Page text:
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NBC to Give Early Taste of Fall Fare With 'Infront'

Will Woo Advertisers With More Scripted Programs, Customized Promotions

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NEW YORK (AdAge.com) -- Beset by lagging ratings and a spate of failed new shows, NBC intends to answer critics this week with a new commitment to scripted programs -- albeit none at 10 p.m.

By now, NBC's story is familiar. The General Electric network, which dominated the ratings for years on the strength of "Friends," "Seinfeld," Frasier," "Law & Order" and "ER," depleted the ranks of its powerhouse programs and struggled to replenish them. Then NBC surprised the industry when it revealed it was slotting in a nightly talk show hosted by longtime "Tonight Show" host Jay Leno at 10 p.m.

JAY LENO: With a nightly talk show at 10 p.m., NBC has fewer hours to program.
JAY LENO: With a nightly talk show at 10 p.m., NBC has fewer hours to program. Credit: NBC
The network hopes to start a new chapter today when it gives advertisers a taste of its coming fall schedule during a series of meetings it has dubbed an "infront." The individual presentations, to be held with firms including Aegis Group's Carat and Publicis Groupe's Starcom USA, take place several weeks ahead of "upfront" meetings in the hope of sparking earlier negotiations. NBC is likely to emphasize its commitment to creating customized promotions that tie in to specific programs.

'Surgically focused' scripted fare
When it comes to scripted fare, "we will probably have a higher concentration than anyone, I would think, except maybe CBS," Ben Silverman, co-chairman, NBC Entertainment and Universal Media Studios, told Advertising Age. Having Mr. Leno's program on five hours a week "enables us to surgically focus on more scripted programming," he added, which the network "would have moved away from if we had not had Jay on the schedule." Even Friday nights on NBC, which in recent months have been filled with "Dateline" and reality fare such as "Howie Do It" and "Deal or No Deal," will feature scripted content in the fall, he said.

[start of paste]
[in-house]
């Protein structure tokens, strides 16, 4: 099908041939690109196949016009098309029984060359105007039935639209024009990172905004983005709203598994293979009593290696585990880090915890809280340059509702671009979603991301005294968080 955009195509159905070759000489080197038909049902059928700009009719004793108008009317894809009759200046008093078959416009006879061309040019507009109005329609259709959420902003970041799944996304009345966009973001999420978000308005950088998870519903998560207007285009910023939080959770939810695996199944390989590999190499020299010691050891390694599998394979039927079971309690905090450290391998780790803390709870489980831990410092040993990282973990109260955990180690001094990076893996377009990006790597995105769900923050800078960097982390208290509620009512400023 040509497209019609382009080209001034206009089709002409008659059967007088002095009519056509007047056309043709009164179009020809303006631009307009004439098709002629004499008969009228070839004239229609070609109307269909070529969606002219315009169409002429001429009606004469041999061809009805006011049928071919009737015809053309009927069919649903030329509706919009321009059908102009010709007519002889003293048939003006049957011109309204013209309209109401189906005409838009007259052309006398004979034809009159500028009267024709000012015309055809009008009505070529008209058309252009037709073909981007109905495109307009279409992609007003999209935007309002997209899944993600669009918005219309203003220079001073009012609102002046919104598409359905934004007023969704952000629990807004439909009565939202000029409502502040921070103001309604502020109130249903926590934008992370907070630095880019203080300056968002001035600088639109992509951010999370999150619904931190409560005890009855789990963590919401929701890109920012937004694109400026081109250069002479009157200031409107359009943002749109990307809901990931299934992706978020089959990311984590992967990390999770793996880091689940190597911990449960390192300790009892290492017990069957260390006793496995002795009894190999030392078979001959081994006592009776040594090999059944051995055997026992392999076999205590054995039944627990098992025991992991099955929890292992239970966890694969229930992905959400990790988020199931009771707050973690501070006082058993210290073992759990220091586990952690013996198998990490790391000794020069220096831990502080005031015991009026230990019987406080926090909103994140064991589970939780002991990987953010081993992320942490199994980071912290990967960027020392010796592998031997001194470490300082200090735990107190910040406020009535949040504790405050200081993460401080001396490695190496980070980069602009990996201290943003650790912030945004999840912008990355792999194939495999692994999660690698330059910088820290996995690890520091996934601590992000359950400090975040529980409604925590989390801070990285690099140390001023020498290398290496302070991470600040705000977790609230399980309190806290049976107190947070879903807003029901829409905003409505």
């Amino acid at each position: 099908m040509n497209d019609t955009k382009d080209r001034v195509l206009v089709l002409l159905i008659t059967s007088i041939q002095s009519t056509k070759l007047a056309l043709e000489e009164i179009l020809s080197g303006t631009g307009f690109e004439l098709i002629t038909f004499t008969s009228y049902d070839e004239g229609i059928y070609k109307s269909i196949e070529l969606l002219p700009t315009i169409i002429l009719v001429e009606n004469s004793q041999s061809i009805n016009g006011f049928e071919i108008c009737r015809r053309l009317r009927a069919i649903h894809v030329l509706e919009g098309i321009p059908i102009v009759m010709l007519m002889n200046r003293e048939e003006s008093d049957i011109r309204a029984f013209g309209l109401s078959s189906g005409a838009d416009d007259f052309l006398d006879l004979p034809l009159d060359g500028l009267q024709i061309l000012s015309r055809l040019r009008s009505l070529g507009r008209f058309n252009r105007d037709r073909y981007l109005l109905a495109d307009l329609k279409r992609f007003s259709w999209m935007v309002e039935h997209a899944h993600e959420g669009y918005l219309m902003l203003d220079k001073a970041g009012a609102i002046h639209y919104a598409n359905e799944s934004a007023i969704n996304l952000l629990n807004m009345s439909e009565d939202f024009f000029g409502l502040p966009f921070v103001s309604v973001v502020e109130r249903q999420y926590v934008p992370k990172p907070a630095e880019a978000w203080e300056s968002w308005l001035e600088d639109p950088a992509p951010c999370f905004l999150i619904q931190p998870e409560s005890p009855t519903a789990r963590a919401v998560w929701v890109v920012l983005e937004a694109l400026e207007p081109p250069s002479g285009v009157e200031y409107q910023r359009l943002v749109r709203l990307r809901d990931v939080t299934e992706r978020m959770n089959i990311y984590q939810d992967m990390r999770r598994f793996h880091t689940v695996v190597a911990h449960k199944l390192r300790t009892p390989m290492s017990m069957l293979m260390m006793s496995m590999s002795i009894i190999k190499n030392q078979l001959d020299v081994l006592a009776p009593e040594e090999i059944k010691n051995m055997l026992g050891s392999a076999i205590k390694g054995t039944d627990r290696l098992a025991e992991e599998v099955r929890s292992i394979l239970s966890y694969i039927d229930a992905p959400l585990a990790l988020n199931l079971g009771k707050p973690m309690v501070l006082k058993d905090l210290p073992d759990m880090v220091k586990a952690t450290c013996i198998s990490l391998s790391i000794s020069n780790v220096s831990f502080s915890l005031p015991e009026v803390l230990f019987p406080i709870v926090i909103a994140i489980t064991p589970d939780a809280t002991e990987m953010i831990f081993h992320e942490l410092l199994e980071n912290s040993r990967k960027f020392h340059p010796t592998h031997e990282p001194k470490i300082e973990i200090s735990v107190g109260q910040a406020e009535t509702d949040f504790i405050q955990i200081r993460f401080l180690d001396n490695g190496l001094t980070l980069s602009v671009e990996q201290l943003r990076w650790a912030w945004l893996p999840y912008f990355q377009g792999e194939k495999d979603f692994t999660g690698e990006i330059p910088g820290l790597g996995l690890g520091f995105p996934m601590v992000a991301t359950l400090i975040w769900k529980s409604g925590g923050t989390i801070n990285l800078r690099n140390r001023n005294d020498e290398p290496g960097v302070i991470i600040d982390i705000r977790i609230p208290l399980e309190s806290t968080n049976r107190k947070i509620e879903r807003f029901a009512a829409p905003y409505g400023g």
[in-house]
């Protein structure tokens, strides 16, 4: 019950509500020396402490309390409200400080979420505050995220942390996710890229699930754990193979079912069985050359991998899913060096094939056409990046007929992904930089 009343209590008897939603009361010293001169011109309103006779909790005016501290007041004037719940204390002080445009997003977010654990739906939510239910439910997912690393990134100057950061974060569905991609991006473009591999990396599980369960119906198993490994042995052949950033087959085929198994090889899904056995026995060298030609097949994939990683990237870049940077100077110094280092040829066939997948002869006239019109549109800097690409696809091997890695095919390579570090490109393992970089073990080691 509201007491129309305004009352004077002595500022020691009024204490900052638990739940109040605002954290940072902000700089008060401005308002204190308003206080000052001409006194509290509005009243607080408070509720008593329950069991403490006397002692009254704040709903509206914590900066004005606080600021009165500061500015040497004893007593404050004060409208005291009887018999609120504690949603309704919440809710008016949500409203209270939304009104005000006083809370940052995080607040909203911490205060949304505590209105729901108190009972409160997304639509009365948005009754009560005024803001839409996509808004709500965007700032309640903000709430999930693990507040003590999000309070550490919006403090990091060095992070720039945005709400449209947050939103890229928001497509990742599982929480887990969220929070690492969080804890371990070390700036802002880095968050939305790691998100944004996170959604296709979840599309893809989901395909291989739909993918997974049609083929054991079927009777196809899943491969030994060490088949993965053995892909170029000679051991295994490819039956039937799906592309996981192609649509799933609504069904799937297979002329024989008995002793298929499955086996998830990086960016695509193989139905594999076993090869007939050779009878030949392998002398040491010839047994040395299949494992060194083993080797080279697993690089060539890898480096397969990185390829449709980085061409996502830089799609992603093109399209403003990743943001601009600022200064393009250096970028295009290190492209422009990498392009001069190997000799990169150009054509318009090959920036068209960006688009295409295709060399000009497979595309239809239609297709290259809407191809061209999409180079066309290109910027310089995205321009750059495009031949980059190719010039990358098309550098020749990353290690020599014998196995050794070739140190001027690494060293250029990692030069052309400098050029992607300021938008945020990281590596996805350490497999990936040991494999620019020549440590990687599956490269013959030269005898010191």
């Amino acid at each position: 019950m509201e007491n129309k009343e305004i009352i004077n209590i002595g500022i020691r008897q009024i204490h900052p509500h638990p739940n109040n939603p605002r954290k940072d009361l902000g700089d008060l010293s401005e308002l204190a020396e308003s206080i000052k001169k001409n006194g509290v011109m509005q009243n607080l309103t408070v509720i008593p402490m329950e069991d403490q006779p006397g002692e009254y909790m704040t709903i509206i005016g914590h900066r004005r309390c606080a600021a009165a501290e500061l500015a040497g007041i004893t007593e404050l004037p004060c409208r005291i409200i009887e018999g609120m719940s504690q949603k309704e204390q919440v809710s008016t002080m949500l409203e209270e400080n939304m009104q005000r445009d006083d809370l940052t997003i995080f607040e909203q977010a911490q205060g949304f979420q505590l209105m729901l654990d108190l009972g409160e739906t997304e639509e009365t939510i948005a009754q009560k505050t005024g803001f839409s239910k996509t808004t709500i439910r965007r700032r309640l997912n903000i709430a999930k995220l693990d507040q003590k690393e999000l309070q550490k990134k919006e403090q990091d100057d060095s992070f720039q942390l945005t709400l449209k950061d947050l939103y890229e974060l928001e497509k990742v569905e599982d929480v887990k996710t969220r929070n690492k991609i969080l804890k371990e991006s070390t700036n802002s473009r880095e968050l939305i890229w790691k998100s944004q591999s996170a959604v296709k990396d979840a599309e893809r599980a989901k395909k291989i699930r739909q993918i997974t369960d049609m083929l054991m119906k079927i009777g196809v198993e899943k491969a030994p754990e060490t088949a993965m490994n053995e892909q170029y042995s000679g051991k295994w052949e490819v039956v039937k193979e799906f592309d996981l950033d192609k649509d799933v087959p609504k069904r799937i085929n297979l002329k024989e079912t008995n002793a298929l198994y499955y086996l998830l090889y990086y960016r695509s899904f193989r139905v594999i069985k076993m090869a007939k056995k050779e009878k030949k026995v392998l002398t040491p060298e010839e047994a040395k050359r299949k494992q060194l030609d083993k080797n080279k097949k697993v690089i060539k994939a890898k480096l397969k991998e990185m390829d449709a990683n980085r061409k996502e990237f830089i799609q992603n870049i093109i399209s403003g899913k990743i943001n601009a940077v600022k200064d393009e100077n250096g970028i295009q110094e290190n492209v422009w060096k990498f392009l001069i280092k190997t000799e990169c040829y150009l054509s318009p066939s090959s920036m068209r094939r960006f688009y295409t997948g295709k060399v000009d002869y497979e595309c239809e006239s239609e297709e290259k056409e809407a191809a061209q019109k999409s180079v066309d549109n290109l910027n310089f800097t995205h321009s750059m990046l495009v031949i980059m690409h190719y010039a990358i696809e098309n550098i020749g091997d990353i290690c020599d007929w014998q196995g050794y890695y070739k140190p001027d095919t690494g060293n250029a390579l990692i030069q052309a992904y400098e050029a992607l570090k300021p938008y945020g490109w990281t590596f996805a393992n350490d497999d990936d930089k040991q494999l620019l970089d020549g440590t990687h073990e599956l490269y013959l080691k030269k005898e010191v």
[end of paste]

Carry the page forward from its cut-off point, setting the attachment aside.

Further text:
NBC's programming difficulties have taken their toll. NBC's ad revenue fell to about $4.98 billion in 2007 from about $6.02 billion in 2006, according to TNS Media Intelligence. Analysts said the only reason the network was able to eke out an 8.3% gain in 2008 -- ad revenue rose to about $5.39 billion -- was because of its highly rated telecast of the Olympics. At the same time, the network has gotten a boost from its broadcasts of NFL games on Sunday evenings.

"They're in the most obvious 'no-win' situation of the broadcast networks. ... They needed to do something to rebuild their franchise, and right now Jay Leno has to be the tent pole," said Don Seaman, VP-director of communications analysis at Havas's MPG. "They may have to endure being seen as the 'late night' network for a while until they produce another breakout, sustainable hit. 'The Biggest Loser' franchise is not the long-term solution."

Deal or no deal?
Mr. Silverman knows that marketers will be even more demanding this year. "Everyone in America is looking for a deal right now, and we know our clients are going to be looking for maximum flexibility and price opportunity in the same way we're having the conversation with everyone who supplies us," he said. NBC expects an upfront that is "longer than normal" and one that involves "a series of triangulated negotiations," he said.

Many buyers expect ratings for Mr. Leno's new program to be substantially lower than those of a more traditional 10 p.m. scripted network drama. One buyer wondered if advertisers will be willing to pay prime-time rates for a show that may not match the numbers of dramas airing on rivals CBS and ABC.

To counter that, Mr. Silverman said NBC is willing to get creative. "What if we did a live commercial with you in the show and Jay actually talking about your product -- and then you had the commercial playing? Because that to me is worth a lot higher [cost-per-thousand viewers] than just buying an ad in a soap opera," he said.

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